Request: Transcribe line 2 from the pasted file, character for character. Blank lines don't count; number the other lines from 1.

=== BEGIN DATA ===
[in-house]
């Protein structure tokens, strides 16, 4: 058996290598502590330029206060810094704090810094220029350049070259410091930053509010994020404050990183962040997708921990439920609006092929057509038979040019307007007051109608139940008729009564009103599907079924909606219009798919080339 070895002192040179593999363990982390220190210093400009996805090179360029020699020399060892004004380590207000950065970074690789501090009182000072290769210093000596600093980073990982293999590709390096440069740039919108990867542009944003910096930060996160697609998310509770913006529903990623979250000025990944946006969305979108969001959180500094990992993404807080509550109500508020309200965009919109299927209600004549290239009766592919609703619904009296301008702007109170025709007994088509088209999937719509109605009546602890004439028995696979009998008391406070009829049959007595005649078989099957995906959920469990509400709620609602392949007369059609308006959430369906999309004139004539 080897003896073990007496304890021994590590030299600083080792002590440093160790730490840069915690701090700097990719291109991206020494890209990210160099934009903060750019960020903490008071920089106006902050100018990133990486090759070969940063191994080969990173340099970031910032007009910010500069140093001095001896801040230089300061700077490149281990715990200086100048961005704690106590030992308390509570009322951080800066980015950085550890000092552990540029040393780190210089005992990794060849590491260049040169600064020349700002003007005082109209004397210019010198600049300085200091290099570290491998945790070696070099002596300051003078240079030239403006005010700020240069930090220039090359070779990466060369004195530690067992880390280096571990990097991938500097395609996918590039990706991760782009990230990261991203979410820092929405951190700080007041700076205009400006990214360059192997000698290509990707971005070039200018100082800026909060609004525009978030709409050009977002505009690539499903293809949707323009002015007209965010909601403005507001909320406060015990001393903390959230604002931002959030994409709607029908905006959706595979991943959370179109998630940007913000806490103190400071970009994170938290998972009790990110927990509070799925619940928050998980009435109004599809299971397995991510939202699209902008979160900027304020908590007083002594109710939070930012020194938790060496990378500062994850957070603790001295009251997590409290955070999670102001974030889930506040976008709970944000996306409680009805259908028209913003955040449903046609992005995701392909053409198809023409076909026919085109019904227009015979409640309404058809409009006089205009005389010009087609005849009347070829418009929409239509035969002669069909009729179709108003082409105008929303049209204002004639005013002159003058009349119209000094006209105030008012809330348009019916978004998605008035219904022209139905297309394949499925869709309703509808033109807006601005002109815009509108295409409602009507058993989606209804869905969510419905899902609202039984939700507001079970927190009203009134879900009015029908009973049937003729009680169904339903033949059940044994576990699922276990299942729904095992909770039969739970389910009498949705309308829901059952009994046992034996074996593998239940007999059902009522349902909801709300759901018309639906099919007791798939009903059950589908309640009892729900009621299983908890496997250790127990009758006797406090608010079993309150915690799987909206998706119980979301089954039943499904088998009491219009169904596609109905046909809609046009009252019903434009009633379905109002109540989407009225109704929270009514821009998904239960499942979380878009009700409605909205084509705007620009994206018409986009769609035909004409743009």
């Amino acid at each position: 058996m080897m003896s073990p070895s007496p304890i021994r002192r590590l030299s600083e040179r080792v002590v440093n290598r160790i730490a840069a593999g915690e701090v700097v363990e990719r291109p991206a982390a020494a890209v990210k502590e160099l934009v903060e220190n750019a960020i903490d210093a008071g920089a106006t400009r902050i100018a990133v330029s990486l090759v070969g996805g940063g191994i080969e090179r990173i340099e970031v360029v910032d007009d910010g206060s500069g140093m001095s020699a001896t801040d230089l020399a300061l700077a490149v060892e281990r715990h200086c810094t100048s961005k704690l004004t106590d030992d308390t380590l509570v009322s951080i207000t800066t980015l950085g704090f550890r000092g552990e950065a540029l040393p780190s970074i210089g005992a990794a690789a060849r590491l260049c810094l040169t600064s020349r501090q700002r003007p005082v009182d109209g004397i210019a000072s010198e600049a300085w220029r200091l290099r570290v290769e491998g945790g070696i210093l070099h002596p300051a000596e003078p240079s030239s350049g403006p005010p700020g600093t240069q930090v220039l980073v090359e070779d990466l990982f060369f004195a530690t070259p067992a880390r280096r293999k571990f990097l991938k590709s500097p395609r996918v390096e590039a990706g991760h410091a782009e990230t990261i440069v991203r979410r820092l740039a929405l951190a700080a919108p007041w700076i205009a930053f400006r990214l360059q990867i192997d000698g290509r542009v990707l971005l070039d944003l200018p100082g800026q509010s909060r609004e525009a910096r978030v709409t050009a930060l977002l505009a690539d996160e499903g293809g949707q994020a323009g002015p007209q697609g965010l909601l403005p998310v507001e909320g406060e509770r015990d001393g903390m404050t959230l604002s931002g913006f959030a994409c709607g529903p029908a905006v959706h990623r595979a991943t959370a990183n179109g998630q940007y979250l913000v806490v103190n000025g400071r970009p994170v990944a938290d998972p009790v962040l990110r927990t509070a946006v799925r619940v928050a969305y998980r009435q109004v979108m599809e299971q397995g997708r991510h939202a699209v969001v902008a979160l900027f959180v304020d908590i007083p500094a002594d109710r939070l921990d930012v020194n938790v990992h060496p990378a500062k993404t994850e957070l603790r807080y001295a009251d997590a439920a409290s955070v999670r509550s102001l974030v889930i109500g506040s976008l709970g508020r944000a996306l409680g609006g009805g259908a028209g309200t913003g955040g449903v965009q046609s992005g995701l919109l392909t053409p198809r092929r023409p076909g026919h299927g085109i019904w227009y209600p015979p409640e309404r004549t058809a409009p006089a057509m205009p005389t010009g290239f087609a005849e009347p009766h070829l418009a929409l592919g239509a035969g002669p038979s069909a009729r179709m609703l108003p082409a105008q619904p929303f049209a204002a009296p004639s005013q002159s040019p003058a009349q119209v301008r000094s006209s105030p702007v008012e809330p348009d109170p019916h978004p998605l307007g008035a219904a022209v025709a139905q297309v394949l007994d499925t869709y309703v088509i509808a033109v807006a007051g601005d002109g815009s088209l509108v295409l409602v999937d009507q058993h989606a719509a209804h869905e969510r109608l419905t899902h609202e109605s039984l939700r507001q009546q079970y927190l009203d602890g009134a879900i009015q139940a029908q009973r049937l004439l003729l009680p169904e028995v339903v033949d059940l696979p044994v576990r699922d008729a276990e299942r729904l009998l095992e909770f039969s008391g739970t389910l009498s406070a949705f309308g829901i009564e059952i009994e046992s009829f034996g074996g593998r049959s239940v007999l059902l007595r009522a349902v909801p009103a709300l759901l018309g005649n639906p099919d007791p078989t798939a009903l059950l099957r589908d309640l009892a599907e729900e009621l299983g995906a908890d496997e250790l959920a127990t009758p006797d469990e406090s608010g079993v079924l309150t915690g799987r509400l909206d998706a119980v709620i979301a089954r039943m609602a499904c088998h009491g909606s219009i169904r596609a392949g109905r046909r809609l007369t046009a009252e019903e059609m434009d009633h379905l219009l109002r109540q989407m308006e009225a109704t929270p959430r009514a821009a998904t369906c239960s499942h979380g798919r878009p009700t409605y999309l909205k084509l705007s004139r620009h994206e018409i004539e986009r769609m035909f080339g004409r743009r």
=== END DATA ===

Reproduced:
């Protein structure tokens, strides 16, 4: 058996290598502590330029206060810094704090810094220029350049070259410091930053509010994020404050990183962040997708921990439920609006092929057509038979040019307007007051109608139940008729009564009103599907079924909606219009798919080339 070895002192040179593999363990982390220190210093400009996805090179360029020699020399060892004004380590207000950065970074690789501090009182000072290769210093000596600093980073990982293999590709390096440069740039919108990867542009944003910096930060996160697609998310509770913006529903990623979250000025990944946006969305979108969001959180500094990992993404807080509550109500508020309200965009919109299927209600004549290239009766592919609703619904009296301008702007109170025709007994088509088209999937719509109605009546602890004439028995696979009998008391406070009829049959007595005649078989099957995906959920469990509400709620609602392949007369059609308006959430369906999309004139004539 080897003896073990007496304890021994590590030299600083080792002590440093160790730490840069915690701090700097990719291109991206020494890209990210160099934009903060750019960020903490008071920089106006902050100018990133990486090759070969940063191994080969990173340099970031910032007009910010500069140093001095001896801040230089300061700077490149281990715990200086100048961005704690106590030992308390509570009322951080800066980015950085550890000092552990540029040393780190210089005992990794060849590491260049040169600064020349700002003007005082109209004397210019010198600049300085200091290099570290491998945790070696070099002596300051003078240079030239403006005010700020240069930090220039090359070779990466060369004195530690067992880390280096571990990097991938500097395609996918590039990706991760782009990230990261991203979410820092929405951190700080007041700076205009400006990214360059192997000698290509990707971005070039200018100082800026909060609004525009978030709409050009977002505009690539499903293809949707323009002015007209965010909601403005507001909320406060015990001393903390959230604002931002959030994409709607029908905006959706595979991943959370179109998630940007913000806490103190400071970009994170938290998972009790990110927990509070799925619940928050998980009435109004599809299971397995991510939202699209902008979160900027304020908590007083002594109710939070930012020194938790060496990378500062994850957070603790001295009251997590409290955070999670102001974030889930506040976008709970944000996306409680009805259908028209913003955040449903046609992005995701392909053409198809023409076909026919085109019904227009015979409640309404058809409009006089205009005389010009087609005849009347070829418009929409239509035969002669069909009729179709108003082409105008929303049209204002004639005013002159003058009349119209000094006209105030008012809330348009019916978004998605008035219904022209139905297309394949499925869709309703509808033109807006601005002109815009509108295409409602009507058993989606209804869905969510419905899902609202039984939700507001079970927190009203009134879900009015029908009973049937003729009680169904339903033949059940044994576990699922276990299942729904095992909770039969739970389910009498949705309308829901059952009994046992034996074996593998239940007999059902009522349902909801709300759901018309639906099919007791798939009903059950589908309640009892729900009621299983908890496997250790127990009758006797406090608010079993309150915690799987909206998706119980979301089954039943499904088998009491219009169904596609109905046909809609046009009252019903434009009633379905109002109540989407009225109704929270009514821009998904239960499942979380878009009700409605909205084509705007620009994206018409986009769609035909004409743009």